[xii] Established in 2013, SafeCare BC is an industry funded, non-profit association working to ensure injury free, safe working conditions for continuing care workers in B.C. SafeCare strives to be the industry leader in advancing injury prevention and safety training for long-term care and home support workers. For further information see: http://safecarebc.ca/
[xiii] In 2014, SafeCare BC and the Alzheimer Society of B.C. established the ‘Creating Connections: Working with People Living with Dementia’ workshop which has now been delivered to over 600 care providers who work with people with dementia. As part of the workshop care workers gain a better understand Alzheimer’s disease and other dementias, receive key tips for communication, and learn how to be creative in dealing with some of the behaviours common among persons with dementia. The information is also presented within the context of “person-centred care”. For further information see: https://bccare.ca/2015/01/dementia-care-workshop-creating-connections/ and https://bccare.ca/2016/06/safecare-bc-alzheimer-society-b-c-expand-agreement-offer-dementia-education/
[xiv] Creating Connections was also identified in CIHI’s Dementia in Canada (June 2018) report noting that British Columbia’s Continuing Care Health and Safety Association, SafeCare BC and the Alzheimer Society of B.C. partnered to bring dementia care training to staff in the province’s continuing care sector. The goal was to improve quality of resident care and enhance staff safety by using person-centred care approaches. For further information see: https://www.cihi.ca/en/dementia-in-canada/dementia-across-the-health-system/dementia-in-long-term-care
[xv] Aged Care Insite. Residents with dementia back home-like model of care: study. Dallas Bastian. September 5, 2018. Accessed at: https://www.agedcareinsite.com.au/2018/09/residents-with-dementia-back-home-like-model-of-care-study/
[xvi] International Journal for Quality in Health Care. Clustered domestic model of residential care is associated with better consumer rated quality of care. Emmanuel S. Gnanamanickam et. Al. August 2018. Accessed at: https://doi.org/10.1093/intqhc/mzy181
[xvii] Aged Care Insite. Home-like model of care “a no brainer”: study reveals benefits. Dallas Bastian. June 2018. Accessed at: https://www.agedcareinsite.com.au/2018/06/home-like-model-of-care-a-no-brainer-study-reveals-benefits/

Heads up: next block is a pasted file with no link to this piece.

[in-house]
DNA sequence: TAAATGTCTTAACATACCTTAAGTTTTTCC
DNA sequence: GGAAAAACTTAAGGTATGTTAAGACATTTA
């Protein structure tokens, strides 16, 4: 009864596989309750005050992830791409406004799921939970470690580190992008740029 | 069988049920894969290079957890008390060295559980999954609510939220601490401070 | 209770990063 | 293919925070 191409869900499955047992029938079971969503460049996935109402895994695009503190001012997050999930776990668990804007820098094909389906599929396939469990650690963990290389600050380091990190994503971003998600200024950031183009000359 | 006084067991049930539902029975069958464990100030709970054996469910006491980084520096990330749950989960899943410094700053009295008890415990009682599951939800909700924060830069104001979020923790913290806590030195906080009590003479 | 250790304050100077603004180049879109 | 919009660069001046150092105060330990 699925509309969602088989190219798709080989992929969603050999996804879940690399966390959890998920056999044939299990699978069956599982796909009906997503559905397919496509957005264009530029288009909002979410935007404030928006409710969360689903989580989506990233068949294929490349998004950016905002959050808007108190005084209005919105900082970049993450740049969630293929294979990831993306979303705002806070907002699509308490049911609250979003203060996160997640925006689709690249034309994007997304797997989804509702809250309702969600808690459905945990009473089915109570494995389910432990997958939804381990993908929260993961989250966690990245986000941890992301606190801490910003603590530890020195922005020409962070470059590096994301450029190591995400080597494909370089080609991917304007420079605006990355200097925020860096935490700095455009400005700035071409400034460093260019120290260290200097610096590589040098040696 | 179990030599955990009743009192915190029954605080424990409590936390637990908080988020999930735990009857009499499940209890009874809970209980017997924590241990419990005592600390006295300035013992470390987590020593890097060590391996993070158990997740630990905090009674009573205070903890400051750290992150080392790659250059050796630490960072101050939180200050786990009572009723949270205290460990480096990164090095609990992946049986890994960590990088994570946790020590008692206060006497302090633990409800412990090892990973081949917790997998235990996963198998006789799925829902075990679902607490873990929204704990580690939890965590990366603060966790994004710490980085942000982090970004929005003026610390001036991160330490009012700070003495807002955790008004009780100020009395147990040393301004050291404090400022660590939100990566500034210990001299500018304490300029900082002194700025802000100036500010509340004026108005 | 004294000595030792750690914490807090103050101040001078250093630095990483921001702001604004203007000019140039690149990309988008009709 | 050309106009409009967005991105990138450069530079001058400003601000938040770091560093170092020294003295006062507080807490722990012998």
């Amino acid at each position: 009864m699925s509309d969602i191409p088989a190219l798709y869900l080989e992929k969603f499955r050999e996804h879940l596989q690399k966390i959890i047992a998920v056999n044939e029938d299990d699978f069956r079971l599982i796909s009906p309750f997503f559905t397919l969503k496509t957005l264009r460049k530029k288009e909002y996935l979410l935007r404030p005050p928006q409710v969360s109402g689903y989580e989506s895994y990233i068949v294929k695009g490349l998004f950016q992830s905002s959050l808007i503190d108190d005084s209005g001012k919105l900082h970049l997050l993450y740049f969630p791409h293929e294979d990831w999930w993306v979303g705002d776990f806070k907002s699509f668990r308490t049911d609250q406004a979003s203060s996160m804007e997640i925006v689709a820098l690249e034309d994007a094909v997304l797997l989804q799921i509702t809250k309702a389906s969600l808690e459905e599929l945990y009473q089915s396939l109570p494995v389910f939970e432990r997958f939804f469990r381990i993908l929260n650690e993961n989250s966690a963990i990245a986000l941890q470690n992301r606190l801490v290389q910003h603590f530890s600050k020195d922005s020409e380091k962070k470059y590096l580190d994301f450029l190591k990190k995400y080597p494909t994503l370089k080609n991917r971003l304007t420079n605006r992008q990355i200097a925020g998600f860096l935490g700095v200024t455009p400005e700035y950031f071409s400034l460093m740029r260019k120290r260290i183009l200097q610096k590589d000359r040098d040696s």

[xviii] Medical Journal of Australia. Clustered domestic residential aged care in Australia: fewer hospitalizations and better quality of life. Suzanne M Dyer et al. June 2018. Accessed at: https://www.mja.com.au/journal/2018/208/10/clustered-domestic-residential-aged-care-australia-fewer-hospitalisations-and
[xix] BCCPA. Sustainability and Innovation: Exploring Options For Improving B.C.’s Continuing Care Sector. May 2016. Accessed at: https://bccare.ca/wp-content/uploads/BCCPA_part_2_HR-1.pdf
[xx] BCCPA. 2019 Budget Submission. Charting a New Course for B.C.’s Continuing Care Sector. October 2018.
[xxi] Canadian Association of Long Term Care. Improving Seniors Care in Canada. October 2018. Accessed at: https://caltc.ca/wordpress/wp-content/uploads/2018/11/CALTC-budget-submission-ONLINE.pdf
[xxii] Government of Canada Hosts National Dementia Conference: Inspiring and Informing a National Dementia Strategy. May 14, 2018. Accessed at: https://www.canada.ca/en/public-health/news/2018/05/government-of-canada-hosts-national-dementia-conference-inspiring-and-informing-a-national-dementia-strategy.html
[xxiii] Dementia-friendly communities. Alzheimer’s Society of UK. Accessed at: http://www.alzheimers.org.uk/site/scripts/documents_info.php?documentID=1843